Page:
Christmas in the middle of a war presents all sorts of mental and emotional challenges, and few were more challenging than World War I. Based on a true story where Crown Prince Wilhelm sent two opera singers to the front to entertain German troops, only to have both sides – German and Allied – lay down their arms, declare a temporary truce and sing, exchange gifts and play a bit of football – fraternization that enraged the powers that be on both sides. It’s an inspiring, trilingual film that concentrates on our need for brotherhood over the foolish games of domination perpetrated by blind nationalism. The six primary characters are solidly played by Guillaume Canet, Daniel Bruhl, Benno Furmann, Gary Lewis, Diane Kruger and Alex Ferns, and through their eyes, their stories and their interactions with each other, we get a vivid portrayal of a fluke occurrence of mutual respect and a moment of spontaneous peace – and the people who were punished for committing such an outrageous thing.


Merry Christmas, Mr. Lawrence       Nagisa Oshima   (1983)

Probably the only thing worse than being on the front lines at Christmastime would be to be locked away in a cross-culture POW camp. British officer Lt Colonel Lawrence (Tom Conti) and the recently imprisoned (and irkingly rebellious) New Zealander, Major Celliers (David Bowie) get under the skin of their captors – Sgt Hara (Takeshi) and his superior officer, Capt Yonoi (Ryuchi Sakamoto) – and, after the final straw concerning a stolen radio, are remanded for execution. What follows is a series of events that tumble like dominoes, beginning with a drunken Sgt Hara releasing the prisoners, wishing Lawrence a Merry Christmas, exposing the humanity of the captors and the determination of the prisoners. Oshima directs with dreamlike intensity, solidly endorsing the line in the film that we are all the “victims of men who think they are right.” The relationships between the four men are much more complex than what we normally get from war films and the Christmas theme – more of a greeting than a tradition in this case – represents what we are capable of when unrestricted. It’s a declaration of respect, which is as it should be. On another note, Ryuchi Sakamoto, who plays Capt Yonoi, is a composer and gave us, with his soundtrack here, one of the best film scores ever composed.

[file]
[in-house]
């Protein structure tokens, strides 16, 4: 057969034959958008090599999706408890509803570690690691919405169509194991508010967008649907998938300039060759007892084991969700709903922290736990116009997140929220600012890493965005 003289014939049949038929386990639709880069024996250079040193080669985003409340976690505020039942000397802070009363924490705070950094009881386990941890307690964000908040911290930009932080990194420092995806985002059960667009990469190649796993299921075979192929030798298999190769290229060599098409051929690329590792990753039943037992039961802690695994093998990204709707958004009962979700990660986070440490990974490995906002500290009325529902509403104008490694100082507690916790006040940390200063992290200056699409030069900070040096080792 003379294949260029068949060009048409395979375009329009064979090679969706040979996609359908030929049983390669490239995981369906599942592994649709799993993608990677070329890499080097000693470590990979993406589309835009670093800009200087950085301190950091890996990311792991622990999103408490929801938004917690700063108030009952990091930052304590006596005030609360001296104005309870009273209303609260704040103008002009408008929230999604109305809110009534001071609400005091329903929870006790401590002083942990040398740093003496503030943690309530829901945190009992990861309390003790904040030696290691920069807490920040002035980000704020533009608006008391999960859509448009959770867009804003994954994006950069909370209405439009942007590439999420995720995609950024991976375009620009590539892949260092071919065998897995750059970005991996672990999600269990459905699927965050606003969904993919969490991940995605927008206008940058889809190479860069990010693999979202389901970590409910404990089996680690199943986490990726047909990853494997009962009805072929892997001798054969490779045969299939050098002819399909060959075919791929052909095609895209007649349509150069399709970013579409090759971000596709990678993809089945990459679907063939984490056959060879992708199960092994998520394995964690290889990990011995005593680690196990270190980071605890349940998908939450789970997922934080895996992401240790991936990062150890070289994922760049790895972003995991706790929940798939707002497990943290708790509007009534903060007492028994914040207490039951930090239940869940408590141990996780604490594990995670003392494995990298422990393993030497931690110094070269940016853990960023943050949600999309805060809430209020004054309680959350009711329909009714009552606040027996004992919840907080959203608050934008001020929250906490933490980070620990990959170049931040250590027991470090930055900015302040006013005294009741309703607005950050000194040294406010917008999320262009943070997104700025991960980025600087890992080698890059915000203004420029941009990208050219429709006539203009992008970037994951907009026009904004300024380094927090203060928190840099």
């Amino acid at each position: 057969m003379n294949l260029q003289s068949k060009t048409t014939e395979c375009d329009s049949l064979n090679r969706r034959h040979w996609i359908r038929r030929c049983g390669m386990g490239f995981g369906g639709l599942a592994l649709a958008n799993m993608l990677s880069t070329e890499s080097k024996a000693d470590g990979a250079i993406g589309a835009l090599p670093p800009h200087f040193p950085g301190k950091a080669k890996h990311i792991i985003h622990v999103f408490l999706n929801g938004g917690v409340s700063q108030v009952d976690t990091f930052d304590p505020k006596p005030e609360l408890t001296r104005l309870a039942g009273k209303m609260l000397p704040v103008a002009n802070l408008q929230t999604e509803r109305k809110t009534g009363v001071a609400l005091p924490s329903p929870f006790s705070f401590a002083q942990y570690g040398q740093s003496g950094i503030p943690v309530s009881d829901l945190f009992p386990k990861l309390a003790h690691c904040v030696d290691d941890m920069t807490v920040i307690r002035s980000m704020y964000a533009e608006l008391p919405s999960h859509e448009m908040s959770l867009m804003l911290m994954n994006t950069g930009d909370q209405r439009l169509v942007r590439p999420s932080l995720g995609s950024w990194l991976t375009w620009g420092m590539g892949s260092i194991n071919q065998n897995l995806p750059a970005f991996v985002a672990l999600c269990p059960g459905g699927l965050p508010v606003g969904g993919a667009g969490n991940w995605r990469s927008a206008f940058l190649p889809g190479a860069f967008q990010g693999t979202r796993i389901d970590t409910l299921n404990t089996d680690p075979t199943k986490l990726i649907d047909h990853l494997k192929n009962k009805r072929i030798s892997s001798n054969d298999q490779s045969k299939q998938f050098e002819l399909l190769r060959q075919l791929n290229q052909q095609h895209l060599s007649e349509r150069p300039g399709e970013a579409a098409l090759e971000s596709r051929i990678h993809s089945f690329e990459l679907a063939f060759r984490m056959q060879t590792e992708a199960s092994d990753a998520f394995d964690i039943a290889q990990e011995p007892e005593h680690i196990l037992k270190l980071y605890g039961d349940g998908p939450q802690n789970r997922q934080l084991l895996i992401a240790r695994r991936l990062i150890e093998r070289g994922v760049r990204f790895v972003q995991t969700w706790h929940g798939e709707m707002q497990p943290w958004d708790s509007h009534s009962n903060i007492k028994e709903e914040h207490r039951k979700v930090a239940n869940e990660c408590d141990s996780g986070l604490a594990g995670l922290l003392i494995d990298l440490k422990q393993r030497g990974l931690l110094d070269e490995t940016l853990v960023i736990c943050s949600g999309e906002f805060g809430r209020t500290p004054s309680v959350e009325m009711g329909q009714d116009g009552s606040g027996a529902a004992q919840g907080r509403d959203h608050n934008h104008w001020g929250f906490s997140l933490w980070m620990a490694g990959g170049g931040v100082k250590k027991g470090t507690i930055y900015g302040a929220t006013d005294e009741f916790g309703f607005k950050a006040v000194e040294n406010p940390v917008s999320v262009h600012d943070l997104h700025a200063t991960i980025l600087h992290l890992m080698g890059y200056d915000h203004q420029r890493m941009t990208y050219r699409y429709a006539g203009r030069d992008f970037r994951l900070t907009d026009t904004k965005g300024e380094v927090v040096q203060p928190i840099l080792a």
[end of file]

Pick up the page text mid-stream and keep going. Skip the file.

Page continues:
In Bruges      Martin McDonagh   ( 2008)

In a vein similar to that of Die Hard, McDonagh’s film relies on the Christmastime setting to complement the darkly comic situation of two Irish hitmen (Colin Farrell and Brendan Gleeson) banished by their psychotic boss (Ralph Fiennes) to storybook-like Bruges after Ray (Farrell) severely bumbles a job. While Ken (Gleeson) is happy with the idea of staying in the quaint and festive city, Ray feels anywhere else – even death – would be a better fate. Perhaps the Christmas setting and overall perfection of Bruges summons some remorse and redemption within Ray for his tragic blunder? McDonagh’s dazzling and vivid screenplay shifts from hysterically funny to suspenseful and back again with the flexibility of an Olympic gymnast, and it’s no surprise that he’s the main perp behind this year’s outstanding Three Billboards Outside Ebbing, Missouri. The film hits the ground running from the start and never let’s up, always surprising but never loses its focus or edge. Consider this riff from Ray: There’s a Christmas tree somewhere in London with a bunch of presents underneath it that’ll never be opened. And I thought, if I survive all of this, I’d go to that house, apologize to the mother there, and accept whatever punishment she chose for me. Prison… death… didn’t matter. Because at least in prison and at least in death, you know, I wouldn’t be in fuckin’ Bruges. But then, like a flash, it came to me. And I realized, fuck man, maybe that’s what hell is: the entire rest of eternity spent in fuckin’ Bruges!” A true Christmas cracker.

There’s my take on Christmas in the cinema. Don’t find them too heavy, because they aren’t – they are as bright and illuminating as the sun — or sacrilegious, because they are the direct opposite, life-affirming and introspective. Most of all…just find them.






  1. Robin Write Robin Write December 15, 2017

    You’ve knocked it out if the park again Steve. I must confess I have not seen The Dead. I’m on it.

  2. steve schweighofer steve schweighofer Post author | December 15, 2017

    Thanks, Robin. I’m sure you’ll enjoy it.